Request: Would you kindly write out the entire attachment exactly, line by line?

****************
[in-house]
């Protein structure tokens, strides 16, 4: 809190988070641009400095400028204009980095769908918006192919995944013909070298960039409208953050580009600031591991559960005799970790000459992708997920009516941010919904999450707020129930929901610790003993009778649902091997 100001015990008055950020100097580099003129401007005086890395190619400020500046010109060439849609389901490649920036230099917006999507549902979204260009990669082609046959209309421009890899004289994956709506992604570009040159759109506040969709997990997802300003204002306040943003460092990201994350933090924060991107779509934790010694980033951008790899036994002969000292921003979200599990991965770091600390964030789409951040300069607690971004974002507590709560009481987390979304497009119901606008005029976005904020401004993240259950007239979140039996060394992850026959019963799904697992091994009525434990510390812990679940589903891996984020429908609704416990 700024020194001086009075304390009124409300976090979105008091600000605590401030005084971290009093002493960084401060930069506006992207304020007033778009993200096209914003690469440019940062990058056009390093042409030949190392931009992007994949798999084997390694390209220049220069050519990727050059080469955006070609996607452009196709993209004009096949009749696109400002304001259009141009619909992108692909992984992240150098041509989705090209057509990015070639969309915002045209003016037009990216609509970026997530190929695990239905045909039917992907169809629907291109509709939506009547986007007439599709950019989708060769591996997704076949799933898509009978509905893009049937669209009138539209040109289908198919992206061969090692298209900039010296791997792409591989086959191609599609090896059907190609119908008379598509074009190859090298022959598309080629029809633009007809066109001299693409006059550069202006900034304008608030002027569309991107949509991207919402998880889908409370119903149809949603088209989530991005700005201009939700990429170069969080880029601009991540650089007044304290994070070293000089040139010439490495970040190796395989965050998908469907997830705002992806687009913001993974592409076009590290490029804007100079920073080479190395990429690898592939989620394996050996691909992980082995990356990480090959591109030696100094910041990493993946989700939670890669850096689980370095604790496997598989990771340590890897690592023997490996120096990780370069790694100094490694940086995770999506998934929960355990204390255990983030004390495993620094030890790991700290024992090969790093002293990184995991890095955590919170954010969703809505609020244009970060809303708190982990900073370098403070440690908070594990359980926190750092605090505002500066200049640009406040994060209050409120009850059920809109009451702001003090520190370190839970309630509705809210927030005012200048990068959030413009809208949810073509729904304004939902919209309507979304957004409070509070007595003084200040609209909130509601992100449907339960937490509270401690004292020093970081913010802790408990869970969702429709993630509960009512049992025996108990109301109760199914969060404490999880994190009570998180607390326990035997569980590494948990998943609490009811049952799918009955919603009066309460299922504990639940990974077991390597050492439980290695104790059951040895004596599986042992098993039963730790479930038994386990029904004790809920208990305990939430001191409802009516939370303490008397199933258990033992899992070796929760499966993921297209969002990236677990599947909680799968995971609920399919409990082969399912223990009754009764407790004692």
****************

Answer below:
[in-house]
């Protein structure tokens, strides 16, 4: 809190988070641009400095400028204009980095769908918006192919995944013909070298960039409208953050580009600031591991559960005799970790000459992708997920009516941010919904999450707020129930929901610790003993009778649902091997 100001015990008055950020100097580099003129401007005086890395190619400020500046010109060439849609389901490649920036230099917006999507549902979204260009990669082609046959209309421009890899004289994956709506992604570009040159759109506040969709997990997802300003204002306040943003460092990201994350933090924060991107779509934790010694980033951008790899036994002969000292921003979200599990991965770091600390964030789409951040300069607690971004974002507590709560009481987390979304497009119901606008005029976005904020401004993240259950007239979140039996060394992850026959019963799904697992091994009525434990510390812990679940589903891996984020429908609704416990 700024020194001086009075304390009124409300976090979105008091600000605590401030005084971290009093002493960084401060930069506006992207304020007033778009993200096209914003690469440019940062990058056009390093042409030949190392931009992007994949798999084997390694390209220049220069050519990727050059080469955006070609996607452009196709993209004009096949009749696109400002304001259009141009619909992108692909992984992240150098041509989705090209057509990015070639969309915002045209003016037009990216609509970026997530190929695990239905045909039917992907169809629907291109509709939506009547986007007439599709950019989708060769591996997704076949799933898509009978509905893009049937669209009138539209040109289908198919992206061969090692298209900039010296791997792409591989086959191609599609090896059907190609119908008379598509074009190859090298022959598309080629029809633009007809066109001299693409006059550069202006900034304008608030002027569309991107949509991207919402998880889908409370119903149809949603088209989530991005700005201009939700990429170069969080880029601009991540650089007044304290994070070293000089040139010439490495970040190796395989965050998908469907997830705002992806687009913001993974592409076009590290490029804007100079920073080479190395990429690898592939989620394996050996691909992980082995990356990480090959591109030696100094910041990493993946989700939670890669850096689980370095604790496997598989990771340590890897690592023997490996120096990780370069790694100094490694940086995770999506998934929960355990204390255990983030004390495993620094030890790991700290024992090969790093002293990184995991890095955590919170954010969703809505609020244009970060809303708190982990900073370098403070440690908070594990359980926190750092605090505002500066200049640009406040994060209050409120009850059920809109009451702001003090520190370190839970309630509705809210927030005012200048990068959030413009809208949810073509729904304004939902919209309507979304957004409070509070007595003084200040609209909130509601992100449907339960937490509270401690004292020093970081913010802790408990869970969702429709993630509960009512049992025996108990109301109760199914969060404490999880994190009570998180607390326990035997569980590494948990998943609490009811049952799918009955919603009066309460299922504990639940990974077991390597050492439980290695104790059951040895004596599986042992098993039963730790479930038994386990029904004790809920208990305990939430001191409802009516939370303490008397199933258990033992899992070796929760499966993921297209969002990236677990599947909680799968995971609920399919409990082969399912223990009754009764407790004692």